The promotional campaign for Doctor Who's momentous 50th Anniversary celebrations has been so extensive and thoroughly impressive that with just days remaining until The Day of the Doctor's broadcast, it would be churlish of us to attempt to re-express once more why the show deserves to still be here in 2013. If it's those kind of sentiments that readers want, then they can find them in our Best of Who Awards and A Retrospective weekly features published throughout the early months of the year.
Instead, On-Screen is putting a different spin on its final celebrations for the big day. Having rewatched both the 1963 première episode of Doctor Who, An Unearthly Child, and the latest broadcast 2013 instalment- the finale of Season Seven- The Name of the Doctor. This isn't a domain for intense criticism of either the classic series or the 21st Century revival, rather an overall retrospective on the strengths of both eras and thus the enduring strength of the BBC's finest drama as a whole. Join us in our strangely familiar police box, then, as we journey to two groundbreaking moments in the show's history which have defined its vast mythology:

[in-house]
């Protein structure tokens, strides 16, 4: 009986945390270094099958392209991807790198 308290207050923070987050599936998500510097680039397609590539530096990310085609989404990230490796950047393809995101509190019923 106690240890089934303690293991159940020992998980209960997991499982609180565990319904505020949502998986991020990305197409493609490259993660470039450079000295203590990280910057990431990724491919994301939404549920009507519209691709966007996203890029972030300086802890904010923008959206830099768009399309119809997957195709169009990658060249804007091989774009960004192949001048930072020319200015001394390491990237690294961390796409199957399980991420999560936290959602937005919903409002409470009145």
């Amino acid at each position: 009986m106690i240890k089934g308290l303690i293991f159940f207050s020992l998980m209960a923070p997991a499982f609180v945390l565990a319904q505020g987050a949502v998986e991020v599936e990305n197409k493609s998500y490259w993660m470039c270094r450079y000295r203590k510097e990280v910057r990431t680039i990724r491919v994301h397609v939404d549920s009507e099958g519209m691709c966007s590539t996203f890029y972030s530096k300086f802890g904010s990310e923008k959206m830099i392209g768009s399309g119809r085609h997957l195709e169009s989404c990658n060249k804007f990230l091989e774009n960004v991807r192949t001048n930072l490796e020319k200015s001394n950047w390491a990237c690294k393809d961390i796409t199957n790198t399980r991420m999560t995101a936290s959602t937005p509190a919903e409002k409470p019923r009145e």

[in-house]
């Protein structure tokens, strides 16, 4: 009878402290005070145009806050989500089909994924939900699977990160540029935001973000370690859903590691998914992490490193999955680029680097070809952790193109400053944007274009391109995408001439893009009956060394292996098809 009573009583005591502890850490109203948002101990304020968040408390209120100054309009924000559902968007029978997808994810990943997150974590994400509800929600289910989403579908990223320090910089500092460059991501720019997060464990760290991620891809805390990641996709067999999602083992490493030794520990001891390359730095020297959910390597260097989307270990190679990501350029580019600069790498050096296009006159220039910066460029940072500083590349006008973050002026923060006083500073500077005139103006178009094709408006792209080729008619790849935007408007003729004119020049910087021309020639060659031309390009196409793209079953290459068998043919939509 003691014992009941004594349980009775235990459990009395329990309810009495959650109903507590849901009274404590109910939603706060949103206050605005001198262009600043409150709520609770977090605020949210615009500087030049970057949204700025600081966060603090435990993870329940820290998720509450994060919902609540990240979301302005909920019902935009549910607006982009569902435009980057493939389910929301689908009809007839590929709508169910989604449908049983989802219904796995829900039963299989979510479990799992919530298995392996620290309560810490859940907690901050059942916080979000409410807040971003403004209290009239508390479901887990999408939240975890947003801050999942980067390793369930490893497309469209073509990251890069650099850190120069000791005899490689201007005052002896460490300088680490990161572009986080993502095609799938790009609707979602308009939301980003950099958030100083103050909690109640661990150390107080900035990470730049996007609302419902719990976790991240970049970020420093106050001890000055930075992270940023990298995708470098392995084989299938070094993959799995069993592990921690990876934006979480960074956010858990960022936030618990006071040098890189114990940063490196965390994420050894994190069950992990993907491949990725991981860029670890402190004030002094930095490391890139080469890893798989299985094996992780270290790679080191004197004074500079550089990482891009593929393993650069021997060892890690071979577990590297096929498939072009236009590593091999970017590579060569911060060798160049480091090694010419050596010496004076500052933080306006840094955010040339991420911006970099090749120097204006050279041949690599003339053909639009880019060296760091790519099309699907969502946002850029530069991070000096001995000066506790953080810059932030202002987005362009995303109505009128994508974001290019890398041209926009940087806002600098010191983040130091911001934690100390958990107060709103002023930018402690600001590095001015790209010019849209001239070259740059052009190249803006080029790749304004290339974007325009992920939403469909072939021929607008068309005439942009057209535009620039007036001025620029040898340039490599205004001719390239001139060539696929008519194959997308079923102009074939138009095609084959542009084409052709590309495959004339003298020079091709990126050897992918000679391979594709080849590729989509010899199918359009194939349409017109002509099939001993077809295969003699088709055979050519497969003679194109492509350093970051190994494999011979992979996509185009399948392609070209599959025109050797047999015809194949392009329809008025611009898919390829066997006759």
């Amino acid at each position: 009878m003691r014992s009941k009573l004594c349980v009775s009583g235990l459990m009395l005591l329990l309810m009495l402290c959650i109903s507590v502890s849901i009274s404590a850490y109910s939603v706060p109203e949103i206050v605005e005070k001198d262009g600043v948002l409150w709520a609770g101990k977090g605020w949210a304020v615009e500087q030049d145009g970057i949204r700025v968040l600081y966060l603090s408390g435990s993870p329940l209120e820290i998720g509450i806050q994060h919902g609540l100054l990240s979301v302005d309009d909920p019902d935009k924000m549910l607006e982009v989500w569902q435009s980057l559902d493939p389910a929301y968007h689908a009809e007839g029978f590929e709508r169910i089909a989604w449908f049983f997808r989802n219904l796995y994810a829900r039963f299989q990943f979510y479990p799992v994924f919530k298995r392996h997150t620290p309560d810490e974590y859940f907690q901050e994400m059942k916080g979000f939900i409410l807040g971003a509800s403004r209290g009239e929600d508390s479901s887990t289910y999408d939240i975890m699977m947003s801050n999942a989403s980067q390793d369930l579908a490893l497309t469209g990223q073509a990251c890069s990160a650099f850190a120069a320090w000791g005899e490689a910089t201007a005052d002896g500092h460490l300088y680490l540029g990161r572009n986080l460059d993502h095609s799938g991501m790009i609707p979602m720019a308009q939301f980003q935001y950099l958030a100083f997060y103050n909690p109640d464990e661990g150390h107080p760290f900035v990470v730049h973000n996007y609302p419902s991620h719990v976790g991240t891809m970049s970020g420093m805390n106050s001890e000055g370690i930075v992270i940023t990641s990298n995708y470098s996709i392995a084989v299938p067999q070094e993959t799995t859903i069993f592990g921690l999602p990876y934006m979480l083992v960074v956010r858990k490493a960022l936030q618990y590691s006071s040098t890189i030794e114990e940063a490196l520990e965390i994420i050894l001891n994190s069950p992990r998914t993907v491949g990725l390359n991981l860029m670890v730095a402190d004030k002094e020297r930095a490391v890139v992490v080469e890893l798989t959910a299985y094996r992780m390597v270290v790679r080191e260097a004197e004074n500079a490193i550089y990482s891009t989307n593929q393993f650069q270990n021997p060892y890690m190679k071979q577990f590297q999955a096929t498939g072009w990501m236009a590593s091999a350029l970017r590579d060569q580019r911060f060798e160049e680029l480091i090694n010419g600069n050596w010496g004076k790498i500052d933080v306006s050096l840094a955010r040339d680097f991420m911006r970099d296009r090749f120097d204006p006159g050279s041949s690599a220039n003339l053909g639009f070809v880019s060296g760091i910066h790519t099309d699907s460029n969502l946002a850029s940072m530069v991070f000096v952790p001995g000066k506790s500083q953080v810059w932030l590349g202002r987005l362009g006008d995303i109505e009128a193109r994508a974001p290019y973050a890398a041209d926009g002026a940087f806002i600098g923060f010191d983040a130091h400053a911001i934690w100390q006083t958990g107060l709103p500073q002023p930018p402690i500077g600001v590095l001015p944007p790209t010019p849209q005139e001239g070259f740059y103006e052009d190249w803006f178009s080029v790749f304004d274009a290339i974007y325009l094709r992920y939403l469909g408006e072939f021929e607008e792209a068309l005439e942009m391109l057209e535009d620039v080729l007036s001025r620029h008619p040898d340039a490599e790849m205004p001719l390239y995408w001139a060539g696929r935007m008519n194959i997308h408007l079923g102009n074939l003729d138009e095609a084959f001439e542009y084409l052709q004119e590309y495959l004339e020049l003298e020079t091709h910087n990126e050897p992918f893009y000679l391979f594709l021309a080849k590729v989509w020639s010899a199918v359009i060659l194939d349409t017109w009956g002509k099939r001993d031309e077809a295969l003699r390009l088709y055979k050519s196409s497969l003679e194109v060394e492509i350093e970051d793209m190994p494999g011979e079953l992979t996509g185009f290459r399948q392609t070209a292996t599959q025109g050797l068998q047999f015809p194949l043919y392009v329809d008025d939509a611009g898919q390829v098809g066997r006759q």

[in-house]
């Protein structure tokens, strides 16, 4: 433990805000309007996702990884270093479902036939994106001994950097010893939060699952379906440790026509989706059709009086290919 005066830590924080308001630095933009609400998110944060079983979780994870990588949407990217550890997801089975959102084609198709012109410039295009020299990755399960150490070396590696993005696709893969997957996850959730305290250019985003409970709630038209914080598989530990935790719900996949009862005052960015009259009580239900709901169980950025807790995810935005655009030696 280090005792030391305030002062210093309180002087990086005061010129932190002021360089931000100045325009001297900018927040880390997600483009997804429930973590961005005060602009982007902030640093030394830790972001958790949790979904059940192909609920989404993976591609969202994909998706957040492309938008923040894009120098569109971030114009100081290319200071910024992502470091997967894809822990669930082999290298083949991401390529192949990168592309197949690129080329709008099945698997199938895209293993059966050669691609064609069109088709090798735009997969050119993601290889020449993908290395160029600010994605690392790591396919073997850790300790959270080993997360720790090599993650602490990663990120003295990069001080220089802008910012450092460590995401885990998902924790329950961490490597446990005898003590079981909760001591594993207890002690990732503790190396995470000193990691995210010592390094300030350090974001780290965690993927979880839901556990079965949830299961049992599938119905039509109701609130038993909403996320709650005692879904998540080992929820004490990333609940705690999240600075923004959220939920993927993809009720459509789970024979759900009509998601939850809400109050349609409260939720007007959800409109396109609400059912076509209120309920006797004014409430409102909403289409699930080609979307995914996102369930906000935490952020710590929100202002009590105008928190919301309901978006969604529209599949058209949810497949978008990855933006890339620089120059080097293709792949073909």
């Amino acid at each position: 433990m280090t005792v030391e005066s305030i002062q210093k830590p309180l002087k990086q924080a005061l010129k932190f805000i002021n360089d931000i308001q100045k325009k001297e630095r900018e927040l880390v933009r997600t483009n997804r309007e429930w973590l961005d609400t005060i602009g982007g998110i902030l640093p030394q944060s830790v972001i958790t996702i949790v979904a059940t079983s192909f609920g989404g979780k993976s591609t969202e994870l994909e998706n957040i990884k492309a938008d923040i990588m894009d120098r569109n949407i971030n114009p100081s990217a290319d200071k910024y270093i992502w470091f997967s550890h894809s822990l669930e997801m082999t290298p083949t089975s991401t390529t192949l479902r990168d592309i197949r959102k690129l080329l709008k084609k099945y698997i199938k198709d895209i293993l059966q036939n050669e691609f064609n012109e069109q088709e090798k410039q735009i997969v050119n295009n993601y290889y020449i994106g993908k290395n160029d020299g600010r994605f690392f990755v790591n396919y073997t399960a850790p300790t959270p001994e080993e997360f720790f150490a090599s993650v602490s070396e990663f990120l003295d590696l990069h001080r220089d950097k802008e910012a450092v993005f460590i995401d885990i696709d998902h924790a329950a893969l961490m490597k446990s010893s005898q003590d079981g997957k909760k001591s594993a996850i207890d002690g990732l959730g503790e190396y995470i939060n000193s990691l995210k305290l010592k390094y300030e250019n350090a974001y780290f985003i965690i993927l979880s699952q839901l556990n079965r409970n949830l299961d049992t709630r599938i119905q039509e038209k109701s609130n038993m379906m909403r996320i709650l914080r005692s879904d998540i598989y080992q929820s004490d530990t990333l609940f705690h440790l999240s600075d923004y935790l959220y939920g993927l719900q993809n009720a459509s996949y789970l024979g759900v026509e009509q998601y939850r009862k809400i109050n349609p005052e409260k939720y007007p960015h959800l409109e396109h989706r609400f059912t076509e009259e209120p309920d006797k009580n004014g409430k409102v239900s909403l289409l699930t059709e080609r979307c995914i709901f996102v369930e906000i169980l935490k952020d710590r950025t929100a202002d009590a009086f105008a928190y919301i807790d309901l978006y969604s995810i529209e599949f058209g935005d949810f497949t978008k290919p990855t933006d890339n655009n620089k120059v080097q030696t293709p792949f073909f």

THE NARRATIVES- Placed at the beginning and conclusion of their televised season respectively, Unearthly and Name naturally fulfil notably contrasting functions. In the former, Coal Hill schoolteachers Ian Chesterton and Barbara Wright follow the mysterious Susan Foreman into an abandoned junkyard, where they encounter an enigmatic, anonymous figure and eventually find themselves transported in a logic-defying time machine to the age of Neanderthals, where a shadowy figure approaches the TARDIS. It's a meek initial tale when placed in comparison to the latter's journey to Trenzalore, where the Doctor's tomb is revealed, Clara discovers the source of her interdimensional fragmentation and a mysterious new incarnation of the Time Lord comes to light. Nevertheless, both stories engage the viewer from the outset, Unearthly's first part benefiting from the personal perspective on nameless students in Coal Hill School and the relationship between Ian and Barbara, and Name flourishing with its immediate action blockbuster-esque tone. The Season Seven finale inevitably builds to a cliffhanger in preparation for The Day of the Doctor, yet in both cases there's a substantial degree of ambiguity regarding what the closing moments of the narratives entail for their respective players- what will the figure's reaction be towards the TARDIS, and just what does John Hurt's Doctor noticing his future incarnation in his time stream mean for the TARDIS crew in the 50th Anniversary Special? That's the great strength of Who, though, particularly endorsed by Moffat: its plotlines never give the viewers all of the answers they desire at once, but it teases out enough information in order to guarantee that they never feel short-changed and to simultaneously ensure their booking of a place on the sofa next week.